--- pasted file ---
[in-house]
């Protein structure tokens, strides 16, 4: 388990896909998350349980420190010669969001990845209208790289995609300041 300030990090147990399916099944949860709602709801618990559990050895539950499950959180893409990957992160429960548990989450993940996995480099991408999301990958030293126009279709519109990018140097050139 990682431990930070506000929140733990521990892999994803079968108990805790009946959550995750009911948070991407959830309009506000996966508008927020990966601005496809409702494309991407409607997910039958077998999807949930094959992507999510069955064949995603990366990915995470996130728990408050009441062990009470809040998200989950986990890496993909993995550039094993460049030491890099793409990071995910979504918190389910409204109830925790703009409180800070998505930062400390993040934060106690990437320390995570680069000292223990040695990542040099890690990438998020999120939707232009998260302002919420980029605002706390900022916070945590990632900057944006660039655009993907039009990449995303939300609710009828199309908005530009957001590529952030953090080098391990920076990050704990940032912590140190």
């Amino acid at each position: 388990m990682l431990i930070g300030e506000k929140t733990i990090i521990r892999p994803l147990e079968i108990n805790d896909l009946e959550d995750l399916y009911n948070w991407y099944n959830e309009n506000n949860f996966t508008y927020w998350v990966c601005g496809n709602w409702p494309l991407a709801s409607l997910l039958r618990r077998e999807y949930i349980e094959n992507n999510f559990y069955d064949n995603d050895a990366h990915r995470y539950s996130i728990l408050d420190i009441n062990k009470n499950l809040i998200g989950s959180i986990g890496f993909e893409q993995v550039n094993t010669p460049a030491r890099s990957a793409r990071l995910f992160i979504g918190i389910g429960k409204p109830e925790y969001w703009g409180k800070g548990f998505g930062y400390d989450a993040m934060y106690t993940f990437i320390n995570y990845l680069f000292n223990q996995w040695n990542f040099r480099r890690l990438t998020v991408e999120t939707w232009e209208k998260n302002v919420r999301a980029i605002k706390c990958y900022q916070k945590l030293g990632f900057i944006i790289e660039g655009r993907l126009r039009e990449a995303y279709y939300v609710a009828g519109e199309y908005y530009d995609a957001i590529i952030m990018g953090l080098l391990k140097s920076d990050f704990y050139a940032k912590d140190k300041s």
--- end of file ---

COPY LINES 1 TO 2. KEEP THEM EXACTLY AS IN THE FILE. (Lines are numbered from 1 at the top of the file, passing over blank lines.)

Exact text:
[in-house]
């Protein structure tokens, strides 16, 4: 388990896909998350349980420190010669969001990845209208790289995609300041 300030990090147990399916099944949860709602709801618990559990050895539950499950959180893409990957992160429960548990989450993940996995480099991408999301990958030293126009279709519109990018140097050139 990682431990930070506000929140733990521990892999994803079968108990805790009946959550995750009911948070991407959830309009506000996966508008927020990966601005496809409702494309991407409607997910039958077998999807949930094959992507999510069955064949995603990366990915995470996130728990408050009441062990009470809040998200989950986990890496993909993995550039094993460049030491890099793409990071995910979504918190389910409204109830925790703009409180800070998505930062400390993040934060106690990437320390995570680069000292223990040695990542040099890690990438998020999120939707232009998260302002919420980029605002706390900022916070945590990632900057944006660039655009993907039009990449995303939300609710009828199309908005530009957001590529952030953090080098391990920076990050704990940032912590140190």